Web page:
|The United Nations Convention against Illicit Traffic in Narcotic Drugs and Psychotropic Substances adopted in Vienna on 19 December 1988 is part of the worldwide effort to combat illegal drugs. Within its sphere of competence, the Community participated in the negotiation and concluded the Convention on behalf of the Community by means of Council Decision 90/611/EEC.
Article 12 of the Convention requires a system to be introduced to monitor international trade in drug precursors, taking account of the fact that, in principle, trade in these substances is lawful. Consequently, the Community adopted measures to strike an appropriate balance between the desire to exploit all possible means to prevent drug precursors reaching illicit drug manufacturers and the commercial needs of the chemical industry and other operators: Council Regulation (EEC) No 3677/90 of 13 December 1990 laying down measures to be taken to discourage the diversion of certain substances to the illicit manufacture of narcotic drugs and psychotropic substances.
See also Council Regulation (EC) No 111/2005 of 22 December 2004 laying down rules for the monitoring of trade between the Community and third countries in drug precursors.
The three major international drug control treaties are mutually supportive and complementary. An important purpose of the first two treaties is to codify internationally applicable control measures in order to ensure the availability of narcotic drugs and psychotropic substances for medical and scientific purposes, and to prevent their diversion into illicit channels. They also include general provisions on illicit trafficking and drug abuse.
Single Convention on Narcotic Drugs, 1961: This Convention aims to combat drug abuse by coordinated international action. There are two forms of intervention and control that work together. First, it seeks to limit the possession, use, trade in, distribution, import, export, manufacture and production of drugs exclusively to medical and scientific purposes. Second, it combats drug trafficking through international cooperation to deter and discourage drug traffickers.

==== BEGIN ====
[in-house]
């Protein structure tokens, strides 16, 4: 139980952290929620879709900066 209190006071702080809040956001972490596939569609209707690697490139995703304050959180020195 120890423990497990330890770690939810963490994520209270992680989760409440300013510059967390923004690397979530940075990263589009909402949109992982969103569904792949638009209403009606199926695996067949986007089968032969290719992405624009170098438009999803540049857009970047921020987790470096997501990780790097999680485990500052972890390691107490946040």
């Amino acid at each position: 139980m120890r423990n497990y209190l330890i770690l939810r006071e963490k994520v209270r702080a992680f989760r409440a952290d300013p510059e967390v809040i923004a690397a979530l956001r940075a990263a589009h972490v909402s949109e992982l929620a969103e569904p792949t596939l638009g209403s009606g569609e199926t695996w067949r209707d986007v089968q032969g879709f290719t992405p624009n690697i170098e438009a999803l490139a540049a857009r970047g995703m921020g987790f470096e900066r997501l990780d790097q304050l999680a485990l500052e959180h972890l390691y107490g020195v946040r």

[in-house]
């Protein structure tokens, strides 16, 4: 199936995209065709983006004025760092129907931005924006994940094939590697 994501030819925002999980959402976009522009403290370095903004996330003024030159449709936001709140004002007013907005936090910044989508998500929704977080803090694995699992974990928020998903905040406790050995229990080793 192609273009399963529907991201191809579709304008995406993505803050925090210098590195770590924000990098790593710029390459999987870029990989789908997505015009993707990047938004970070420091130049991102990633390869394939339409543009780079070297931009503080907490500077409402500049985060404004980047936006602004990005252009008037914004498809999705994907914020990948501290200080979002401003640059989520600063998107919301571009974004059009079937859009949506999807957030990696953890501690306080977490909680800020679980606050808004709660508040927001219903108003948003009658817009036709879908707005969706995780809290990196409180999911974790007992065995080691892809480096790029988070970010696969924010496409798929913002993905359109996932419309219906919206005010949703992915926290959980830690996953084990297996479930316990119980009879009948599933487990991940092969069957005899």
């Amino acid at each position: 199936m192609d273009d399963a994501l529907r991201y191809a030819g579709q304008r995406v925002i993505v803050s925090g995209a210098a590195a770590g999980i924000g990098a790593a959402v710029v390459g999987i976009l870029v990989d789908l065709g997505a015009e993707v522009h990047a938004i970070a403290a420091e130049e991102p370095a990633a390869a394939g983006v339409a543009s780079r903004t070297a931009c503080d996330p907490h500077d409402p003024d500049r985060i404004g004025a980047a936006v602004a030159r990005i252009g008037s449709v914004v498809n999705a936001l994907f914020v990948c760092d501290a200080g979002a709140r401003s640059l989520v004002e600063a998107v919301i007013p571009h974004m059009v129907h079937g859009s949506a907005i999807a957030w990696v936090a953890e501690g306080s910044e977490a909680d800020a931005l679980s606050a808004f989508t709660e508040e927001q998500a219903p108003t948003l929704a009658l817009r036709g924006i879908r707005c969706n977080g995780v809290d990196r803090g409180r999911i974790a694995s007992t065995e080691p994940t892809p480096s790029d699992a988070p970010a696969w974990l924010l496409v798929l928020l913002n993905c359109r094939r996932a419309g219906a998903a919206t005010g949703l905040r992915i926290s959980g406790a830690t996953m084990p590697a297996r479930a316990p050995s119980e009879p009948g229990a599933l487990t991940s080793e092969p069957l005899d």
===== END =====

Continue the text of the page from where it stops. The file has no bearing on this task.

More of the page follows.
Convention on Psychotropic Substances 1971: The Convention establishes an international control system for psychotropic substances. It responded to the diversification and expansion of the spectrum of drugs of abuse and introduced controls over a number of synthetic drugs according to their abuse potential on the one hand and their therapeutic value on the other.
Convention against the Illicit Traffic in Narcotic Drugs and Psychotropic Substances, 1988: This Convention provides comprehensive measures against drug trafficking, including provisions against money laundering and the diversion of precursor chemicals. It provides for international cooperation through, for example, extradition of drug traffickers, controlled deliveries and transfer of proceedings.